Italy Lays out Roadmap for Increasing Flows of Sustainable Finance

Italy now has a chance to strengthen its financial system through the use of sustainable development and investment. Details of their plan is discussed in a new report called Financing the Future, released by Italy’s Ministry of Environment.  The 2015 Sustainable Development Goals and the Paris Agreement on climate change require a new generation of financial innovations. Italy will now take stock of existing practice, identify key challenges, and suggest policy options to take promising developments to scale.

This effort has been the collaboration of working groups comprised of leaders in the financial sector and the research community. Harnessing the financial system will be essential for achieving a successful transition to a low-carbon and sustainable model of development. Sustainable finance involves the integration of environmental, social, and governing factors across the financial system with the goal of strengthening resilience, targeting capital allocation, and improving accountability.

Green finance aims not only to guarantee finance for needed environmental projects, but also to make more sustainable all finance. A shift is already under way both domestically and globally. Environmental threats such as climate change and water scarcity are creating risks to financial assets. New challenges particularly will exist for the insurance sector. Banks, capital markets, and institutional investors are starting to incorporate environmental and social factors in capital allocation decisions. Public finance will be key to enabling this shift, but the bulk of the capital required will need to come from the private sector. Internationally, policy cooperation is deepening and Italy is an active participant in the G20’s Green Finance Study Group. Within the EU, sustainability is also a core investment goal and has announced its intention to develop a comprehensive European strategy on sustainable finance.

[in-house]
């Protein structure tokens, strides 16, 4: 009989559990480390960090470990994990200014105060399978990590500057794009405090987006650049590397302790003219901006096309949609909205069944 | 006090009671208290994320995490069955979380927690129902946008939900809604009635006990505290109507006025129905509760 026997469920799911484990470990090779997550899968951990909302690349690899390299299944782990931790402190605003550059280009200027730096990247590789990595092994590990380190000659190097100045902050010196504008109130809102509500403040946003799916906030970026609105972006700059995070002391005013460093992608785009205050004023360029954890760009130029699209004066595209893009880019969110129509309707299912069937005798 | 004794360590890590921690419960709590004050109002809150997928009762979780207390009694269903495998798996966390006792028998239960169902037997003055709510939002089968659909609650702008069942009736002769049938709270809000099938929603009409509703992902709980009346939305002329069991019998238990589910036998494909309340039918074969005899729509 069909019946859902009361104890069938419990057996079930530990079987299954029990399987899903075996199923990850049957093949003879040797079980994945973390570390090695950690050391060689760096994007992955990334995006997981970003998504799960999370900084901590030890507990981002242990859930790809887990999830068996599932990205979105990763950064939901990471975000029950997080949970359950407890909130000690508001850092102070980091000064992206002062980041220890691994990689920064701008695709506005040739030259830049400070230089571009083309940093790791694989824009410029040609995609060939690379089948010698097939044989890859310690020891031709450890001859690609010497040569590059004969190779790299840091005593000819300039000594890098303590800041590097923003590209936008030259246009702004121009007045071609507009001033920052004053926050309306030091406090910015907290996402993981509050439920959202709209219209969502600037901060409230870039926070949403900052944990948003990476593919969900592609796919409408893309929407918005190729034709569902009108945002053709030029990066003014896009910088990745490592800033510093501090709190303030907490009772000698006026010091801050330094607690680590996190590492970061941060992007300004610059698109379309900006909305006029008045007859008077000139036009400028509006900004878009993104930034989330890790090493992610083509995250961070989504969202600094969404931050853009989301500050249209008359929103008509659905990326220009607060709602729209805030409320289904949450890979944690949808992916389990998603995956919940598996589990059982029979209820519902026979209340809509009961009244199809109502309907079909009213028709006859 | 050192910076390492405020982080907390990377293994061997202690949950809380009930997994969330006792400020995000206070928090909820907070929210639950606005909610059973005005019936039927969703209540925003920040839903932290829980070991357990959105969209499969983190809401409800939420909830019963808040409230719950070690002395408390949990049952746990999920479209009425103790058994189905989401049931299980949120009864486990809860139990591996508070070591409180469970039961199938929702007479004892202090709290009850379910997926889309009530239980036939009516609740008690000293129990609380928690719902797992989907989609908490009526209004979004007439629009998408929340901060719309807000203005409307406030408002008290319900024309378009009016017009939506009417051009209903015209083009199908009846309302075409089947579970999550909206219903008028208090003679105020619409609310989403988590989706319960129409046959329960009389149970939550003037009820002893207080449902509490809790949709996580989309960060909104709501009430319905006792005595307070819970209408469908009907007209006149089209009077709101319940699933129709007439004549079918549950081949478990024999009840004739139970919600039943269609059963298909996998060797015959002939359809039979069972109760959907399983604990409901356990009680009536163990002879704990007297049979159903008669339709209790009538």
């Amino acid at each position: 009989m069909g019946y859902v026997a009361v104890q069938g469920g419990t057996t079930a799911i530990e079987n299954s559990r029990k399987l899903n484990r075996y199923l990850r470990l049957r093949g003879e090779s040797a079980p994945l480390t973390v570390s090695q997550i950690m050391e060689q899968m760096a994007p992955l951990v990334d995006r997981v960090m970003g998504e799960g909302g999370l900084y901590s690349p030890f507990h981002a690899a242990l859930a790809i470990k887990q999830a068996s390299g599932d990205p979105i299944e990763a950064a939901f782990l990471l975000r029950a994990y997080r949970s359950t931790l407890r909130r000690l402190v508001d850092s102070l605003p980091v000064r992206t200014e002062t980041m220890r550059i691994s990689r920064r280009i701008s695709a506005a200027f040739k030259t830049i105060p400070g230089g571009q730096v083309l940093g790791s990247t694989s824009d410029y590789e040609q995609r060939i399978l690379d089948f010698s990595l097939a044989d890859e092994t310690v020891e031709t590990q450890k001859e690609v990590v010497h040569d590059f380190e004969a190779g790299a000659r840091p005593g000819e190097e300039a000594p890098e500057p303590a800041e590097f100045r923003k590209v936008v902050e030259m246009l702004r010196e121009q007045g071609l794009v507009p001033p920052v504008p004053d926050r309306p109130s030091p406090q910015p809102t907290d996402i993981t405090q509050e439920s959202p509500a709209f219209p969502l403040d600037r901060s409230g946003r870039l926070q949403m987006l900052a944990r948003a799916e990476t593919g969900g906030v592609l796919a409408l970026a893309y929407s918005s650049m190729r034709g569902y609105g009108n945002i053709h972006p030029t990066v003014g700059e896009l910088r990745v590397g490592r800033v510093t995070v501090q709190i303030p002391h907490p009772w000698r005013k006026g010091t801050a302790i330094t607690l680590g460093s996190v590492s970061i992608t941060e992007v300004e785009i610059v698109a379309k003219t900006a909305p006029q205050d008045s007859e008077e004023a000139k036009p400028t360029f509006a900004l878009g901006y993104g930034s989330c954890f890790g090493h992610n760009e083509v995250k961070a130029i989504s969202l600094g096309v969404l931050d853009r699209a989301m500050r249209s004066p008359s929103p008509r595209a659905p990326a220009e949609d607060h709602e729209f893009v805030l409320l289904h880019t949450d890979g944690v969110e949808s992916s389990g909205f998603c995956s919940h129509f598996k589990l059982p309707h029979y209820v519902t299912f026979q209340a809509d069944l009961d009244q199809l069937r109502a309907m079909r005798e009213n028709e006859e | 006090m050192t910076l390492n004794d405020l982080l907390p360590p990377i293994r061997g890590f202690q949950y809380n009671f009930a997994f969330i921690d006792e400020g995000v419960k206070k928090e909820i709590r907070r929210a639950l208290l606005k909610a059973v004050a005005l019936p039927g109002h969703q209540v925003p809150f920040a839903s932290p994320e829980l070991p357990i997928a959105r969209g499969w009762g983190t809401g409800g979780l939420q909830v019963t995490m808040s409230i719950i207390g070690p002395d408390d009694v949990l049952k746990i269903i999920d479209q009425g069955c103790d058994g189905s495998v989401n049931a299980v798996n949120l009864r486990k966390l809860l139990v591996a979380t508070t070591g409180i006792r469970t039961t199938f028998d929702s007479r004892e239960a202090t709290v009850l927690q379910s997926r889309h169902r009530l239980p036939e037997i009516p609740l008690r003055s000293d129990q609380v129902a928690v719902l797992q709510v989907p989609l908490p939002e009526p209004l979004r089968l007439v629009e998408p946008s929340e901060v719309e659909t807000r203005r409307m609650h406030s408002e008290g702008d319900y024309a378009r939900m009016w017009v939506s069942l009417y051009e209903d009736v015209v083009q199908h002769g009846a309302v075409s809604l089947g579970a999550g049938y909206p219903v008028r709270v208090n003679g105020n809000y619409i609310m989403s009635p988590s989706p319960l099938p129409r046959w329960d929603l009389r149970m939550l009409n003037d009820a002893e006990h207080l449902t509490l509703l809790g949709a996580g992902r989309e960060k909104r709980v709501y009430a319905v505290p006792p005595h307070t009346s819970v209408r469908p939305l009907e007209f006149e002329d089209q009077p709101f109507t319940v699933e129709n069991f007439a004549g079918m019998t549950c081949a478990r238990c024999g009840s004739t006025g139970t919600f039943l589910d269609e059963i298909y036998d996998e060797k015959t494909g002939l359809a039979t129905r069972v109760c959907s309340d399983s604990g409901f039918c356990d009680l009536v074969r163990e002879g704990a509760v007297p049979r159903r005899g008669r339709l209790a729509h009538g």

There still exists factors that have led to insufficient flows of capital to a green economy. Unrecognized risks could leave the country’s sustainable development and climate goals unrealized. Since consumers demand for green products and services is expected to grow faster in Italy than elsewhere. These challenges are by no means unique to Italy. There is increasing activity at the international level to overcome these hurdles.

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